Netanyahu convenes security cabinet to discuss Iran missile threat

At specially called meeting, prime minister also to brief members on diplomatic progress during his visit to Latin America and the United Nations

Prime Minister Benjamin Netanyahu addresses the 72nd session of the General Assembly at the United Nations in New York, September 19, 2017. (AFP/Jewel SAMAD)
Prime Minister Benjamin Netanyahu addresses the 72nd session of the General Assembly at the United Nations in New York, September 19, 2017. (AFP/Jewel SAMAD)

Prime Minister Benjamin Netanyahu on Sunday called a special meeting of his security cabinet following Iran’s testing of a ballistic missile that can reach Israel over the weekend.

The missile test, along with efforts to get world powers to cancel or fix the Iran nuclear deal, were the top priorities at the meeting, Israel Radio reported.

Netanyahu also planned to brief the body on his meetings last week in New York during which he held discussions with US President Donald Trump and separately with Egyptian President Abdel-Fattah el-Sissi on the sidelines of the United Nations General Assembly.

During the gathering, scheduled for 4 p.m., the prime minister was also expected raise the subject of the Iranian military presence in Syria, the Ynet website reported.

On Saturday, Iran said it had successfully tested a new medium-range missile, in defiance of warnings from Washington that it is ready to ditch the landmark nuclear deal over the issue.

Previous Iranian missile launches have triggered US sanctions and accusations that they violate the spirit of the 2015 nuclear deal.

Israeli Defense Minister Avigdor Liberman on Saturday called the test a “provocation” to the United States and a threat to the entire free world.

“The ballistic missile that was fired by Iran is not only a a provocation and a slap in the face for the United States and its allies — and an attempt to test them — but also further proof of the Iranian ambitions to become a world power and threaten countries in the Middle East and all the countries of the free world,” Liberman said in a statement.

“Imagine what would happen if Iran would acquire nuclear weapons. That is what it is striving for. We cannot allow it to happen,” Liberman said.

Last Monday, Netanyahu met with Trump,  Netanyahu, focusing on the Iran nuclear deal and the Islamic Republic’s military expansion in the region.

Israeli officials have raised their concerns over Iran extending its military influence into Syria –in particular to areas near the border with Israel — by way of its Lebanese proxy Hezbollah that has been fighting on behalf of the Syrian regime as it battles against an insurgency now in its sixth year.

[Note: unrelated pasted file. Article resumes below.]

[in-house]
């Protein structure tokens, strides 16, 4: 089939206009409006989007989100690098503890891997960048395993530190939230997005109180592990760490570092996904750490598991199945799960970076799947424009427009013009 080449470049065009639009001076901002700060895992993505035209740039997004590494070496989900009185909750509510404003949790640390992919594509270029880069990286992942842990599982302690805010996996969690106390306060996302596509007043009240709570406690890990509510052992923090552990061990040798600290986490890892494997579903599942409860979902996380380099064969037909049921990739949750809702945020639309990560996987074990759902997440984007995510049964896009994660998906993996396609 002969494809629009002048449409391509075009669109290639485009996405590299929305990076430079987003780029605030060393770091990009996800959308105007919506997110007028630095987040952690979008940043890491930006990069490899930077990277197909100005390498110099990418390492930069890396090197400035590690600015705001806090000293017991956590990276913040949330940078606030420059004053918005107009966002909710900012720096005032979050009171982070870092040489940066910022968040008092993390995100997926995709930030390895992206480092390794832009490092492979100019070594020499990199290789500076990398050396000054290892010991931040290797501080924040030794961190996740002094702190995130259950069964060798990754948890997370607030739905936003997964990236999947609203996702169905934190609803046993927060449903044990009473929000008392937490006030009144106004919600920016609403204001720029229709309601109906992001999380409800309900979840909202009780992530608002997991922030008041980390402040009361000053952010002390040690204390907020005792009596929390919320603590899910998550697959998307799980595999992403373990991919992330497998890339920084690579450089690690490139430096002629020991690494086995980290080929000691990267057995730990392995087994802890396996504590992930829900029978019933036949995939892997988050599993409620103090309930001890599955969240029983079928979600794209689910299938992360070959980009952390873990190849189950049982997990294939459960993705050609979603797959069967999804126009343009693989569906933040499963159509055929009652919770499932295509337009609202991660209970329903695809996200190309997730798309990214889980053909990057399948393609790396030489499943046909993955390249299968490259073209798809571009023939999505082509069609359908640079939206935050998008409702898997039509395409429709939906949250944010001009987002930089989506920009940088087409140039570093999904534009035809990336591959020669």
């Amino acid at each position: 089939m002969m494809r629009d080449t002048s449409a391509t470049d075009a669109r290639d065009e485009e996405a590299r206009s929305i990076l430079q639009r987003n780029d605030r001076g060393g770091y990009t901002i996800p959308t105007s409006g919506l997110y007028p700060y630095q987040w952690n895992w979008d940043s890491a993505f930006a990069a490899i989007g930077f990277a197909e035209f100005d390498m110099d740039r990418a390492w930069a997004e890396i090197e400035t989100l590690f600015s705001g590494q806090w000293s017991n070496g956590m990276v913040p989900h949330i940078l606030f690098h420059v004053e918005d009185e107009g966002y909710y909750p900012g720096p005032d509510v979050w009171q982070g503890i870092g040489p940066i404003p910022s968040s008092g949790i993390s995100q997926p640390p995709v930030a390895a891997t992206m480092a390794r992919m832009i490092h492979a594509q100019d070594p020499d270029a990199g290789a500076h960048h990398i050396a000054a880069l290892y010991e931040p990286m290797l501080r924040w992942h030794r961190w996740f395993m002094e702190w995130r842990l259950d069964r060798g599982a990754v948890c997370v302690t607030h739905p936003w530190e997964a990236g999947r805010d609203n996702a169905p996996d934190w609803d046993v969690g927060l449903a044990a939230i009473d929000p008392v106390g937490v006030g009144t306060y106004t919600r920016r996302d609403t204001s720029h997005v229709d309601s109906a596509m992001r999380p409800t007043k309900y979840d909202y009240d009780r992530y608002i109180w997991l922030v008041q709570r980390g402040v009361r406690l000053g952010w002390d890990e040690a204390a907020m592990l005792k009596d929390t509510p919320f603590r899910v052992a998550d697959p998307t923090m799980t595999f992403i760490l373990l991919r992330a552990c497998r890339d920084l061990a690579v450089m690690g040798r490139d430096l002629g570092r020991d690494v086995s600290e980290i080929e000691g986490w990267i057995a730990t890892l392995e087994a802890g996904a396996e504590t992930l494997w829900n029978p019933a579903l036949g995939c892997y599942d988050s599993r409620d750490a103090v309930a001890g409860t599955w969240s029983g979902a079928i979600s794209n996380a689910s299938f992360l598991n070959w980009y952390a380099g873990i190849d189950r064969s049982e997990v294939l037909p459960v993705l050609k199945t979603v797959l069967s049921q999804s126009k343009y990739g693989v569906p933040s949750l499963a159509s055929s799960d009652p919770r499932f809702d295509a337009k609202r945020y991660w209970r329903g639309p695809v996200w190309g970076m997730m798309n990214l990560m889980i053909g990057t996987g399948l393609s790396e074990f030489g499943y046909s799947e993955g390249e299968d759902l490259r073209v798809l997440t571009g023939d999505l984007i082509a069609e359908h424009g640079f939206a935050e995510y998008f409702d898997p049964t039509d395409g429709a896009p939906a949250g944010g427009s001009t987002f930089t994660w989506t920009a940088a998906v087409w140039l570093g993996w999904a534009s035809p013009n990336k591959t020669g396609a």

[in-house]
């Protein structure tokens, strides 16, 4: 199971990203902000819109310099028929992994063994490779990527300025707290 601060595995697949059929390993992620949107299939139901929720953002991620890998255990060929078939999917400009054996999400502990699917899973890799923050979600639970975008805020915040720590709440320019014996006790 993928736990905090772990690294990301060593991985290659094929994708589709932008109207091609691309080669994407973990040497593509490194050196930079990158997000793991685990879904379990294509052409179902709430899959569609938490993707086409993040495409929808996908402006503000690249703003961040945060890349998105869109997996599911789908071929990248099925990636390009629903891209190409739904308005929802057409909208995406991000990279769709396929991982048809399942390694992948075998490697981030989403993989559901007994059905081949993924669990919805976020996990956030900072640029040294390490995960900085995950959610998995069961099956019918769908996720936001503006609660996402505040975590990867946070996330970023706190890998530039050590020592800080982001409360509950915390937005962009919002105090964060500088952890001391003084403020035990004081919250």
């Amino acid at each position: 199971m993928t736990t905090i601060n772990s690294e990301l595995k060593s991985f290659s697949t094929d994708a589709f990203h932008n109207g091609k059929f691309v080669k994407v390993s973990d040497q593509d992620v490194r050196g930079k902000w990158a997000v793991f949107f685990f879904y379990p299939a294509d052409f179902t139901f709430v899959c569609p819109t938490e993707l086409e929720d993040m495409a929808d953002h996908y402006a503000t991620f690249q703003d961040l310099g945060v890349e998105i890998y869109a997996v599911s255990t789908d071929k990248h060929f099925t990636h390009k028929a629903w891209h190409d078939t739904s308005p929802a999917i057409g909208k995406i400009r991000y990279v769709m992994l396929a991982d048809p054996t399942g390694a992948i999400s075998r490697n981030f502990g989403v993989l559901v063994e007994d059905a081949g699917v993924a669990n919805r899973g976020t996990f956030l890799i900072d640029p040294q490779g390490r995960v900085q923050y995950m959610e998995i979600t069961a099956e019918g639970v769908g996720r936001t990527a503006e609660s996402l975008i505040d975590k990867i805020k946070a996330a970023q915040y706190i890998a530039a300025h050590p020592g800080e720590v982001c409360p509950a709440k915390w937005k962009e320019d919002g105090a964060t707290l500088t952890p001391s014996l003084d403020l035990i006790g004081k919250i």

During his speech to the UN General Assembly last Tuesday, Netanyahu urged an end to the 2015 nuclear deal between world powers and Iran that saw the lifting of sanctions in return for Tehran curbing its nuclear program to prevent it producing weapons.

He also brought it up in his meeting with Trump. After the meeting, the White House said in a statement that the two men had discussed efforts to counter “Iran’s malign influence” in the Middle East, as well as “optimism in the region” about Israeli-Palestinian peace.

Prime Minister Benjamin Netanyahu and US President Donald Trump shake hands prior to their meeting at the Palace Hotel in New York City ahead of the United Nations General Assembly on September 18, 2017.(AFP Photo/Brendan Smialowski)

Trump has threatened to scrap and/or amend the agreement over the issue, saying that Iran’s missile program could give it the technical know-how for a delivery system for a nuclear warhead when a sunset clause in the deal expires in 2025.

He is due to report to Congress on October 15 on whether he believes Iran is in compliance with the nuclear deal. If he decides that it is not, it could open the way for renewed US sanctions and perhaps the collapse of the agreement. Trump said on Wednesday he had made his decision, but was not yet ready to reveal it.

Trump and Netanyahu also spoke about the moribund peace process with the Palestinians, with Trump telling Netanyahu there was a “good chance” such an accord could happen.

Netanyahu also held his first-ever public meeting with Sissi.

The two leaders had “a comprehensive discussion about the problems of the region,” according to a readout provided by the Prime Minister’s Office. Sissi “expressed his desire to assist in efforts to achieve peace between Israel and the Palestinians and the region,” it said.

Prime Minister Benjamin Netanyahu, meets with Egyptian President Abdel Fattah el-Sissi, right, in New York on September 19, 2017 (Avi Ohayun)

Finally, Netanyahu was expected to brief the security cabinet on his visit to Argentina, Mexico and Colombia, the first visit by an Israeli prime minister to Latin America.

Agencies contributed to this report.

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